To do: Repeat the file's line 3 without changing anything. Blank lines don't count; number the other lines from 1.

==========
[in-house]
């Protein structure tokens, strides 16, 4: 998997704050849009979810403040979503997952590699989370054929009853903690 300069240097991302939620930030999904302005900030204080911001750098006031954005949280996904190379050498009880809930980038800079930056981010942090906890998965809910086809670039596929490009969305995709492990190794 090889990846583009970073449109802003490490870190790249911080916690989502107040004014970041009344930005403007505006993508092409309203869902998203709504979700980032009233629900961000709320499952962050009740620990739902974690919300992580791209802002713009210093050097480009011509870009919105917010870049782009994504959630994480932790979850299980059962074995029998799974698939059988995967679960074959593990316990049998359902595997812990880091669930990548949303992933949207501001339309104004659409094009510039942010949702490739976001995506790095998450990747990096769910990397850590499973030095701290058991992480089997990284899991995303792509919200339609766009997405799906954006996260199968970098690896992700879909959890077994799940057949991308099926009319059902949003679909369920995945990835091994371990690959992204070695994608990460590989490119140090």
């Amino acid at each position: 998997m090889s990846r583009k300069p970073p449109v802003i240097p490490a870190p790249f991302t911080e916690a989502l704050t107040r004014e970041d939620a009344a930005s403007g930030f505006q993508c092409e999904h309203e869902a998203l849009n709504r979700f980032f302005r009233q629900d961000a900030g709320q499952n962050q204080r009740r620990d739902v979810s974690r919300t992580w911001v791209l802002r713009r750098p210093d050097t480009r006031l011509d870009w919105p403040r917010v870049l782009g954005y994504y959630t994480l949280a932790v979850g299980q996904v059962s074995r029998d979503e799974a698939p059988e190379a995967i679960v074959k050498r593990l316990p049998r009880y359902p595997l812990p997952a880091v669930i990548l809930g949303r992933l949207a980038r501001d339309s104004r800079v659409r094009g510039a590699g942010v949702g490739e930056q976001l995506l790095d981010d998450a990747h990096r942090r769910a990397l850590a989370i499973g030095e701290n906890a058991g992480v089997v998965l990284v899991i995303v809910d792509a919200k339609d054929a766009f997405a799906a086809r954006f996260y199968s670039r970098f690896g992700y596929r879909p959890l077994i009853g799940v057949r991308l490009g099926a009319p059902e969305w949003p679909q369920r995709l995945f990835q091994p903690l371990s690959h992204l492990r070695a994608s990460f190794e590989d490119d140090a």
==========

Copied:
């Amino acid at each position: 998997m090889s990846r583009k300069p970073p449109v802003i240097p490490a870190p790249f991302t911080e916690a989502l704050t107040r004014e970041d939620a009344a930005s403007g930030f505006q993508c092409e999904h309203e869902a998203l849009n709504r979700f980032f302005r009233q629900d961000a900030g709320q499952n962050q204080r009740r620990d739902v979810s974690r919300t992580w911001v791209l802002r713009r750098p210093d050097t480009r006031l011509d870009w919105p403040r917010v870049l782009g954005y994504y959630t994480l949280a932790v979850g299980q996904v059962s074995r029998d979503e799974a698939p059988e190379a995967i679960v074959k050498r593990l316990p049998r009880y359902p595997l812990p997952a880091v669930i990548l809930g949303r992933l949207a980038r501001d339309s104004r800079v659409r094009g510039a590699g942010v949702g490739e930056q976001l995506l790095d981010d998450a990747h990096r942090r769910a990397l850590a989370i499973g030095e701290n906890a058991g992480v089997v998965l990284v899991i995303v809910d792509a919200k339609d054929a766009f997405a799906a086809r954006f996260y199968s670039r970098f690896g992700y596929r879909p959890l077994i009853g799940v057949r991308l490009g099926a009319p059902e969305w949003p679909q369920r995709l995945f990835q091994p903690l371990s690959h992204l492990r070695a994608s990460f190794e590989d490119d140090a």